“Don’t talk about it, be about it,” has been Adrianne Smith’s motto since childhood. Growing up in a mixed-religion household she learned many things – to put action behind her words, to be open-minded, disciplined, cultured, but most importantly, inclusive.
“I didn’t have traditional Christmas holidays at my house. My father was Muslim, and my mother was Christian. We didn’t have a Christmas tree, we had a Christmas couch,” she tells Marcom Weekly. We never got my dad Christmas presents but we made sure he had new socks and underwear on December 25th. So, we learned early to live an inclusive lifestyle.”
For years Smith enjoyed an upbringing steeped in celebrating Black people and history. From attending Nation of Islam events to reading Na’im Akbar. Proud of her heritage, Smith began to “fight for ways to be included, so the voices of my people were included.”
Her first fight for inclusion took place in high school where she participated in Girls State, a leadership program focusing on exploring the mechanics of American government and politics, and proposed a bill that included incorporating Black history into American history books.
Sure no one would argue against her statement, Smith was surprised when a classmate shared another student was actively working against the bill’s passing. When Smith asked the girl why she was against the bill the student’s answer only proved to Smith she would always need to “fight to bring our voice [Black people] to the table.”
Smith who identifies more as an activist and advocate than an advertising guru says that epiphany repeatedly emerged when she started working in advertising. For 20+ years, Smith continues to advocate for people of color in advertising and provide solutions to the advertising industry’s lack of diversity and inclusion of all peoples.
“My work is all about finding a way to provide access and opportunity for people of color to be in spaces they haven’t been in,” Smith said.
She recalls her work with students at Howard University’s Center for Excellence and Advertising directly informing her founding of the Can Diversity Collective (CDC), a nonprofit organization creating access and exposure to young adults of color and under-represented communities to global thought leadership conferences on advertising, marketing, creativity, economics, innovation and technology.
Smith found herself in the French Riviera at the Cannes Lions International Festival of Creativity, the largest creative advertising festival in the world, after connecting with Love Malone, founder of the Gradient Group and a former Howard student who had no interest in advertising before meeting Smith at Howard’s advertising center.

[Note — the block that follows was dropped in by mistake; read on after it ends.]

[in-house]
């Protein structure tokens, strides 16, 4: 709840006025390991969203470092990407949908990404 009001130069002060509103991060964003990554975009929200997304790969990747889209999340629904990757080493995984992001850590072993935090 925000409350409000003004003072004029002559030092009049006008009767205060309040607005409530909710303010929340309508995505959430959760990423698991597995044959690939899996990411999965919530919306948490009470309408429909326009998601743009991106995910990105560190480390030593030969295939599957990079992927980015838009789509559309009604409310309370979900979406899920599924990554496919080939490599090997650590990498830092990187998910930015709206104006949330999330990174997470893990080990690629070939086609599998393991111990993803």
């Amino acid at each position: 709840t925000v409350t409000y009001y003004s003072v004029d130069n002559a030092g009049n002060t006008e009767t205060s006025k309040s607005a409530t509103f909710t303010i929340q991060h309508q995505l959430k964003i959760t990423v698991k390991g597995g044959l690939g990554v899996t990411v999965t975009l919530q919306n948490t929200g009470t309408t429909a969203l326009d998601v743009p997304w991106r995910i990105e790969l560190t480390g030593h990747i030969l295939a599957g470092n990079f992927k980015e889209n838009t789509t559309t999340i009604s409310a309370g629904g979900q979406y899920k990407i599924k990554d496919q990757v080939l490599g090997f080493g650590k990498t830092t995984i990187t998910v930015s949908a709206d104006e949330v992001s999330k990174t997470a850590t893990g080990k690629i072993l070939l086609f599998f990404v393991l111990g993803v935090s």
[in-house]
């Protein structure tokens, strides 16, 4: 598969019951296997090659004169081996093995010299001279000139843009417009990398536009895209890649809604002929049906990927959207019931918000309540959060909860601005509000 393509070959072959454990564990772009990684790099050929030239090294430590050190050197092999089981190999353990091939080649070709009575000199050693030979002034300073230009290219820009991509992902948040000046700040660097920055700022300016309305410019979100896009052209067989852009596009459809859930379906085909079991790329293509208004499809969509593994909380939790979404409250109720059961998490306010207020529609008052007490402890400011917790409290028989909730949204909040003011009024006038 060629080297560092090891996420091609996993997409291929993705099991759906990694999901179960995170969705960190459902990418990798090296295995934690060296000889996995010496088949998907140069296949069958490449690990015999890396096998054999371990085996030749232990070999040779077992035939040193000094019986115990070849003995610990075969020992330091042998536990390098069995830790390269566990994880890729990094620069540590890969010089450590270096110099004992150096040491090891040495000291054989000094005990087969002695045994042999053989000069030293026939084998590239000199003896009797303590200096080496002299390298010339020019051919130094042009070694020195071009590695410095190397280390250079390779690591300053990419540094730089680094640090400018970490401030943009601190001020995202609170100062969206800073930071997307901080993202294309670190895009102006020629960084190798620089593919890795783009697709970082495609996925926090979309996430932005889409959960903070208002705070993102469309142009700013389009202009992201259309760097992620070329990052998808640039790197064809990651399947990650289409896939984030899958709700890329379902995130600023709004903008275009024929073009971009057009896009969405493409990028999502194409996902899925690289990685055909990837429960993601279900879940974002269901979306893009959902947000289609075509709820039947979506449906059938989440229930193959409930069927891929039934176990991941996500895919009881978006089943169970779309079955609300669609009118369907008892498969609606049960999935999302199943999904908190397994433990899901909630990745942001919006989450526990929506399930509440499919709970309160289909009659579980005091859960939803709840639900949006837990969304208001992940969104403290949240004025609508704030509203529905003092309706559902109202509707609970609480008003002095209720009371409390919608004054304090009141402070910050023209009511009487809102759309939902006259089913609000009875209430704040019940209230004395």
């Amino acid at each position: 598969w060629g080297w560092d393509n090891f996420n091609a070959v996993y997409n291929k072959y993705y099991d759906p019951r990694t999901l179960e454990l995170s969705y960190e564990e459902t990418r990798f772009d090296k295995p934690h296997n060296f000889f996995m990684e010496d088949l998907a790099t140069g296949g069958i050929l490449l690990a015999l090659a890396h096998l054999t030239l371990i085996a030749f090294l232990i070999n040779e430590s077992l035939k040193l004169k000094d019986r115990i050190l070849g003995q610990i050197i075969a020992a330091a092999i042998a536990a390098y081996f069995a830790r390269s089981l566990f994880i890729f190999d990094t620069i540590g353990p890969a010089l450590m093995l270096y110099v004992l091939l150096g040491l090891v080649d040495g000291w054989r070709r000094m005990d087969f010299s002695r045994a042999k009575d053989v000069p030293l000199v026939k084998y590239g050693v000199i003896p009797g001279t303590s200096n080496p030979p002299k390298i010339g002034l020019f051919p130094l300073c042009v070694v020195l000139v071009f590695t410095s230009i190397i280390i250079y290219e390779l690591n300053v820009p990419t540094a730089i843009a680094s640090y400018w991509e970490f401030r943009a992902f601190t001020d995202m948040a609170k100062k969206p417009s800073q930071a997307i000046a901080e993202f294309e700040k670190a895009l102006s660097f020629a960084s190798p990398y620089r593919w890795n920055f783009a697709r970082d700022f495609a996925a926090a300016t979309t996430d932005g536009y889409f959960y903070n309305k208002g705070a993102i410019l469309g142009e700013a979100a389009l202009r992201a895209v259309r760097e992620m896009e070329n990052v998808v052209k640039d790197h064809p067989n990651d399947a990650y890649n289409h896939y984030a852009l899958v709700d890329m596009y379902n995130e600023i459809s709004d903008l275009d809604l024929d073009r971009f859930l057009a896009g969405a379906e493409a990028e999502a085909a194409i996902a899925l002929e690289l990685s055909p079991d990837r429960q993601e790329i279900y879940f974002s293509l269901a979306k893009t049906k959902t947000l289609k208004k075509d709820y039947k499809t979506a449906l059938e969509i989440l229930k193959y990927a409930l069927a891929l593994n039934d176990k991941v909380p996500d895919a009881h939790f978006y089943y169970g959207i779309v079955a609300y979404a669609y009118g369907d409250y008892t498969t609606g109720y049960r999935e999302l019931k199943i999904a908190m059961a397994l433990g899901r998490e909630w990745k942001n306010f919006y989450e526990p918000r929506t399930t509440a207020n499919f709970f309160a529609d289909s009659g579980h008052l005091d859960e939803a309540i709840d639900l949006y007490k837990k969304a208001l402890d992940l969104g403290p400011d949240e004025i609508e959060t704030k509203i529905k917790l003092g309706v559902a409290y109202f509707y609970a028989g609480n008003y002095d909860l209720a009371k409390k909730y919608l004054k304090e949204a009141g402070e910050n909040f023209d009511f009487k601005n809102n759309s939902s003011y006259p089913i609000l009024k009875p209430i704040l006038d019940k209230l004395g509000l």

Malone told Smith she was going to the festival to talk about her work and invited Smith to attend.
“It was one of the most inspiring experiences I ever had,” she said.
Still, the advertising activist couldn’t help but notice the lack of people of color in leadership roles.
“Only 200 people looked like me and they were from Africa, the UK and America. Most of them worked booths or were in entertainment,” she said.
Smith wasn’t the only attendee who noticed and how to diversify became the topic of conversation throughout the festival. After connecting with another former student and hearing an inspiring speech by Halle Berry, Smith knew she had to do something about the lack of diversity at the festival.
The advertising advocate says when everyone around her continued to ask how the festival could diversify, she thought it was a trick question.
She said, “I thought if they don’t know, it’s something I have to do–just invite people of color and let them know what’s going on, create access and opportunity.”
In 2017, after establishing the Cannes Can Diversity Collective, a program a part of CDC that allows rising stars to attend Cannes Lions, she brought five young people of color to the festival and 25 more the following year. Despite the pandemic the program is still thriving through virtual programming.
Smith’s work with the Cannes Can Diversity Collective led to several opportunities including her position as the first global director of inclusion and diversity at WPP, the largest multinational communications, media, and commerce holding company; a position she recently transitioned from.
The former director of inclusion and diversity shifted gears after positioning WPP’s focus on diversity and inclusion from the center into the company’s individual brands, an accomplishment of which Smith is proud.
“Ideally you don’t have heads of inclusion and diversity because it’s embedded into your organization and now they have a scope of what should be,” she said, “If you’re doing it right, diversity, equity and inclusion should be in every part of your organization and once it’s there you have to trust the people there to do it.”
Smith is currently focused on Cannes Can: Diversity Collective and finding innovative ways to help people be stewards of their own brand.
“You are your brand, and you want to make sure no matter what you’re doing people think of you first. You want people to know you for what you do, and not by the company you work for,” she affirms.
Although the advertising activist and advocate is proud of her work at the Cannes Can: Diversity Collective and WPP, this is not what she wants to be known for.
“Because I am an advocate and activist first, the best compliment someone can give me is I don’t know what Adrianne does but she’s always in the mix, making something happen and changing lives,” Smith said.
Rae Onwumelu is a correspondent for Marcom Weekly. Onwumelu's writing and reporting have appeared in The Huffington Post, Blavity and CityBeat. She previously served as a feature writer for the Cincinnati Symphony Orchestra and content specialist for The Educational Theatre Association.